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No Use Crying

Bellevue milk bottle finds a new home at the Children’s Museum.

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There will be no spilled milk in the upcoming demolition of the former Midwest Dairy plant on South Bellevue.

That's because the South Memphis Alliance, which is redeveloping the site, will donate the enormous milk bottle that sits atop the dairy to the Children's Museum of Memphis (CMOM).

The abandoned dairy plant, which has gone through many ownership changes since it opened in 1930, will be demolished under the Neighborhood Stabilization Program 3, a grant-funded program of the U.S. Department of Housing and Urban Development.

The program aims to reverse disinvestment in communities most impacted by foreclosure. In addition to the South Memphis Soulsville neighborhood where the dairy plant is located, Frayser, Binghampton, Vance Avenue Choice Neighborhood, and Glenview/Orange Mound are also being targeted by the Neighborhood Stabilization Program for future demolition and community development.

Dick Hackett, CEO of CMOM, first noticed the giant milk bottle as a child when making trips to visit family in the Soulsville area. Standing over three stories tall and weighing more than five tons, the structure is one of 22 in existence in the United States and currently the largest milk bottle in the world. As plans to demolish the historic dairy plant circulated, Hackett's interest in the milk bottle grew.

"I've kept an eye on it over the past five years, knowing that at some point that building had to be renovated or removed," Hackett said.

"I got a call from the [South Memphis Alliance], and we jumped at the opportunity to have the world's largest milk bottle at our museum. To us, it represents a large part of the American dream. A lot of immigrants came to the United States and had the dairy industry as part of their livelihood. Turner Dairy also bought the plant at one point and is still located in Memphis, so that's another tie."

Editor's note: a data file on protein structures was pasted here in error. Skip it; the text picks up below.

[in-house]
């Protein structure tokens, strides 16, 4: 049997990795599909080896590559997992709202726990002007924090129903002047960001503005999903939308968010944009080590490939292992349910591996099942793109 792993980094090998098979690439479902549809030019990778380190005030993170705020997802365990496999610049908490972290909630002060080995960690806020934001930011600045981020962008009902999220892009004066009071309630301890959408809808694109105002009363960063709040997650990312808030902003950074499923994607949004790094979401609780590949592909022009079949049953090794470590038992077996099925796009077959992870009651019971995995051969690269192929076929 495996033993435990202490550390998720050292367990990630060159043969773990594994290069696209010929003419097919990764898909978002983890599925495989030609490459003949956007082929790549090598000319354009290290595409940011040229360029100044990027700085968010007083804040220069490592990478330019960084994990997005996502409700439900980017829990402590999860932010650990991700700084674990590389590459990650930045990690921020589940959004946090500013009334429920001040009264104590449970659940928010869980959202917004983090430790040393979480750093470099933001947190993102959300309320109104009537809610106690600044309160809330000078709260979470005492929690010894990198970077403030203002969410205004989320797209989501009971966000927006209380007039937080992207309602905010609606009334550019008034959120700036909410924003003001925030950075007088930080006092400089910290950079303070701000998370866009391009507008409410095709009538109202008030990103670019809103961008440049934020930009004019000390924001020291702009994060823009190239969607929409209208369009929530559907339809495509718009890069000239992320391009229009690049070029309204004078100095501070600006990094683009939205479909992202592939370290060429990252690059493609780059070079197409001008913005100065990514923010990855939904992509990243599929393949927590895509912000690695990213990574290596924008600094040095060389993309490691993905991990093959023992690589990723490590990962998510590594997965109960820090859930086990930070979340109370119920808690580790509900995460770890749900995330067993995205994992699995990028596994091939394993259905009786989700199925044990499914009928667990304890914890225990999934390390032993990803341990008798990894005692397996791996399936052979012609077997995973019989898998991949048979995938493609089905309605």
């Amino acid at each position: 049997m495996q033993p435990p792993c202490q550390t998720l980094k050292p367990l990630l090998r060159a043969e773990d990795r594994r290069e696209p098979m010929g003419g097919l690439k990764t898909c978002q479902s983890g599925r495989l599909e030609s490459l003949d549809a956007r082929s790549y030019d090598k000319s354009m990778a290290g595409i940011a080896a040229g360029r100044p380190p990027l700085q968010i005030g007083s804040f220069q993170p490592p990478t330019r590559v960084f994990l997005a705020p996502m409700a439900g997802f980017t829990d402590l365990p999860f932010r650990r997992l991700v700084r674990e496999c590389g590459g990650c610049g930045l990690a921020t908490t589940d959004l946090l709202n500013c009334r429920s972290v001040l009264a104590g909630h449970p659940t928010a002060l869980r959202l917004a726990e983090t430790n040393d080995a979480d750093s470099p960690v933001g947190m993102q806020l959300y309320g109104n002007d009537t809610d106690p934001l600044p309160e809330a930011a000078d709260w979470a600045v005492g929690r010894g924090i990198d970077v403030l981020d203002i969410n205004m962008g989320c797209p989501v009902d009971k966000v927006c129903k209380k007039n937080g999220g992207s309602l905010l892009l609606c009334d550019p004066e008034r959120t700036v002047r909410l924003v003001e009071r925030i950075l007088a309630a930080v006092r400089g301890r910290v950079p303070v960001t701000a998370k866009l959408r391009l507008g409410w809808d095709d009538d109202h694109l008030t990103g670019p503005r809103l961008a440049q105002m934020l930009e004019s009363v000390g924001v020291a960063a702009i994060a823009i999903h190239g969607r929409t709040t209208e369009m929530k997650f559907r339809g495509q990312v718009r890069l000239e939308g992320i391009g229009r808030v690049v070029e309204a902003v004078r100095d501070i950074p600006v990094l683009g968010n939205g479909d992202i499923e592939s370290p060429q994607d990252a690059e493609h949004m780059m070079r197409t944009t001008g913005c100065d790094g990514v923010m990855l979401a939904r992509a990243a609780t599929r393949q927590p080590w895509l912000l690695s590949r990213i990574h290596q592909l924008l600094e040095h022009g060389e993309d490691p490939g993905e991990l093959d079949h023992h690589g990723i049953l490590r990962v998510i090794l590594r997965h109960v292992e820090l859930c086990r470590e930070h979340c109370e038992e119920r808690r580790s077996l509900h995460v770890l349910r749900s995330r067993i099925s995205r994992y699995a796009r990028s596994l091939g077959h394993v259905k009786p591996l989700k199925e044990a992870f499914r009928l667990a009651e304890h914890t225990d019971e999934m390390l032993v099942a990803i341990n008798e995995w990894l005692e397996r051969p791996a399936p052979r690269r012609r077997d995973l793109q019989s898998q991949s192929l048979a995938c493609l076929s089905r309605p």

South Memphis Alliance's development manager, Shelley Thomas, said she is excited to work with Hackett and the museum.

"I love how CMOM incorporates things that are relevant to the area, and obviously milk is very important to the health of a child," Thomas said.

After the dairy plant is demolished, the South Memphis Alliance will build a children's center with programs aimed at helping foster children and local families. Fund-raising for the children's center has yet to begin.

While Hackett estimates that it will take a few weeks to renovate the milk bottle, plans for incorporating it into the museum are already under way. One plan includes building a barn-like outdoor classroom with the milk jug serving as a centerpiece as well as a functioning space for exhibits.

"There's a little bit of clean-up that needs to be done to the exterior, and then we will bring it to the site and set it up," Hackett said. "Hopefully, we'll be able to add concrete walls and have some sort of door or entrance from an outdoor classroom into the bottle. We're also hoping to have space for some kind of exhibit unique to the milk bottle."

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